Greetings, all W8 lovers & haters, comrades in automotive ecstasy and suffering. I've recently put my W8 back on the road after storing it for 18 months, waiting for life to settle down enough to afford parts for and time to replace my clutch - I've missed driving it terribly.
Allow me to introduce myself - I'm the bilingual mechanical engineer and W8 6MT owner who brought the "elektroshock therapy" to english-speaking attention over at the W8Forum.
Billj3cub provided a very well-written synopsis of the issue and the less-invasive treatment options. You really owe it to yourself to try these methods before giving up on the car or going into hock for the labor involved with removing the engine to replace the camshaft adjuster housings.
|Quote, originally posted by billj3cub »|
|At the risk of posting more than anyone may want to read I am copying a post I made to the W8forum with a couple modifications:|
I am convinced the application of 12v to the cam adjuster solenoids is the proper thing to do. If it is sludge/varnish/oil deposits of some type then the AutoRX/Seafoam/oil flush procedure will be helpful. If the fine stainless steel wire screen material has come loose and is jamming up the solenoids or cam adjusters then only physical cleaning or knocking them loose will help. That is where the "electroshock" therapy comes into play but is by no means the final resource you have. I would like everyone to hold on to their hats until I get a chance to examine my W8 that is showing a Check Engine Light with the P0011 code.
If you are interested, here is a technical explanation of what I have seen so far:
If I may add my 2 cents to the Vortex - the analysis of the issue in German-speaking circles is that the pre-filter screens are the offending culprits. Some housings that have been removed have had nearly the entire screens missing, and that on camshaft banks that were not malfunctioning - which led to the diagnosis that the screens can pass through the solenoids and adjusters with no ill effect, as long as they disintegrate in small enough pieces. The screens are a very fine (I forget the measurement) stainless mesh that is much coarser than the filtration afforded by the oil filter... so there's no additional protection offered by them after initial startup. Several owners on the continent have either removed what's left and reinstalled, or taken the screens out of the new housings altogether, with no recurrence of the problem. Multiple "shock therapies" may be needed as the screens continue to break up, but the long term has shown this to be a pretty reliable solution - and eventually the screens will be gone for good.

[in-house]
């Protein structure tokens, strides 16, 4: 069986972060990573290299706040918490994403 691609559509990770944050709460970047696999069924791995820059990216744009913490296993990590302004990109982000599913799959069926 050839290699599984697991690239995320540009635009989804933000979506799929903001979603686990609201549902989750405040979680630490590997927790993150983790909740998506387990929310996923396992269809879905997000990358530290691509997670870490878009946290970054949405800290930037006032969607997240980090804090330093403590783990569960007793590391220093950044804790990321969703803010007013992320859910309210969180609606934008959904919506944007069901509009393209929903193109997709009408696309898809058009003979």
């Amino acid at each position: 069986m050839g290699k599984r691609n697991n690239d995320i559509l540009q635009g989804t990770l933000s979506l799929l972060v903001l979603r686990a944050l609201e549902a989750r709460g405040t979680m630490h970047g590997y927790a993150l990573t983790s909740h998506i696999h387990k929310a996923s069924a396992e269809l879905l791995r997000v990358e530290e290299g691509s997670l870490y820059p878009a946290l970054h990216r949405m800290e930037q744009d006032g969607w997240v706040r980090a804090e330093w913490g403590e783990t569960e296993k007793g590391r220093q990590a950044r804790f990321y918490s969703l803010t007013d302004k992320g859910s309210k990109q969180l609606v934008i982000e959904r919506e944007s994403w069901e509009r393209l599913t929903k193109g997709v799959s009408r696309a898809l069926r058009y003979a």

As with any medical solution, the more invasive the procedure, the higher the risk of complications...
My car (an '03 6MT sedan) suffered the dreaded "failure" at about 35k miles - under warranty and also under the first owner's purview. I bought it with ~55K on it, drive the snot out of it, and have 97k on it... so far, no problems other than the thermostat being flaky, a clutch, and fallout from slipshod work by the only dealership ever to work on it.
It's just hard to find good help anywhere I think. I've been fixing slipshod work done by the dealership ever since I've had it; nearly all problems undoubtedly caused by a mechanic who paid little attention to detail. (I can criticize, because I've worked in that job, too - you're always under pressure of the book time, but there's still time to do it right if you care. The alternative is a comeback, which is worse.)
Most problems I'm having stem from the fact that the tech who did the engine removal to replace the camshaft adjuster housings had to drop the engine three times before he got it back together well enough to leave the shop - found out later that he almost got fired over it. Issues he caused that I've discovered:
1. Bent main ground strap tab between block and frame - didn't fix it, and arcing over resulting air gap resulted in a slagged connection that killed the battery and almost induced me to replace the alternator.
2. Contaminated the A/C system with dirt, which eventually caused the compressor to seize. Still waiting to fix that one.
3. Stripped 3/4 of the pressure plate bolt heads and "torqued" at least one with a vice-grip... I had to drill them out and source the correct replacements while the car sat on the lift last week burning shop rental fees.
4. Stripped an exhaust flange weld nut - obviously used an impact gun to reinstall bolts that only should be torqued to ~20 ft-lbs. I fixed it by backing it up with another M8 nut. He left it loose, exhaust undoubtedly leaking.
Overall, the W8 is/was a great car that was intended to usher in the era of the Phaeton, and never sold well. The W-engine is not unique to the Passat. It's just unfortunate for VW how they chose to treat the camshaft adjuster issue, but as anyone who has turned a wrench on a water-cooled VW knows, the factory recommended repair procedures sometime call for draconian measures that can be avoided with a little experience or true diagnosis of the fault. VW is not alone in that regard; it's just a sign of the times.